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World Bank Helps Train Farmers

China’s Ministry of Agriculture and the World Bank Thursday officially launched a program to establish a new body for training management staff with advanced agricultural knowledge and environmental awareness.

The five-year joint program aims to train more than 30,000 farmers and technicians at grassroots level as well as 1,000 medium and 500 high-level management staff.

It took almost a year for the senior agricultural economists and experts from the World Bank to design all the training courses.

The lecturers are senior experts and officials, who mainly come from the World Bank, the United States and other countries.

An official from the ministry said that it is a crucial task to strengthen environmentally friendly agriculture now that the state’s western development campaign is gathering steam.

“During the last 20 years, we have made great strides in developing agriculture, however, some problems remain,” said Bai Jingming, deputy director of the Department of Science, Technology and Education under the ministry.

“In western regions, the environment is fragile, and to some degrees, agricultural developments have been made at the expense of the environment and natural resources,” Bai said.

He said all farmers should abandon the old way of development and pay more attention to ecological and sustainable development means.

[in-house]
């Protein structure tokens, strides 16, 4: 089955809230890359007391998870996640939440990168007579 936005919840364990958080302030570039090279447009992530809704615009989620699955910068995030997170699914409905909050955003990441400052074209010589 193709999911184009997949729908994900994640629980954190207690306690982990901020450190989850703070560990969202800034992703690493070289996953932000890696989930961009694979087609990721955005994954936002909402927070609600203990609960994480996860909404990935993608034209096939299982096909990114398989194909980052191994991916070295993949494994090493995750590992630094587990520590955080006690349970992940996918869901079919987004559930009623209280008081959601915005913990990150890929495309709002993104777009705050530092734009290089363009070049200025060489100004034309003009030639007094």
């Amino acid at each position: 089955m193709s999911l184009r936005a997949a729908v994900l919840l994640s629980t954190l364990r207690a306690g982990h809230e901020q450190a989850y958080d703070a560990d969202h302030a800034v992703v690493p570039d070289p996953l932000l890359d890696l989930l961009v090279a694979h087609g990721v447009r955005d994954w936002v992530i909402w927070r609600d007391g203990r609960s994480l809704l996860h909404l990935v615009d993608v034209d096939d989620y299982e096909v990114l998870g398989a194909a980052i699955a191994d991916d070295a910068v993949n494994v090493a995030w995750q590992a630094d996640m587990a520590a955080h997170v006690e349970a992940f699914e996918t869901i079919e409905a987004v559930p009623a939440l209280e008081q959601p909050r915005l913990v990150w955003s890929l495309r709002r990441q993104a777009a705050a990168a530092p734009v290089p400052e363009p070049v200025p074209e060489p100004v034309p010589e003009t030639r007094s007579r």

According to Bai, the country has reached an historical turning point in agricultural productivity. During the 1995-2000 period, the country started to produce enough to be self-sufficient and then put out a surplus, but the comparatively slow increase of farmers’ incomes has become a big concern.

“How to balance farmers’ profits and environmental health should be the focus of agricultural development in our western regions,” Bai said.

Officials from the World Bank said the program will enable international experts to exchange ideas with Chinese agricultural experts, officials, technicians and farmers.

“In the 21st century, ecological agriculture and sustainable development rest on the principle that we must meet the needs of the present without compromising the ability of future generations to meet their own needs,” said Vicente Ferror, chief economist with the World Bank Institute, a training body under the bank.

(China Daily 05/10/2001)

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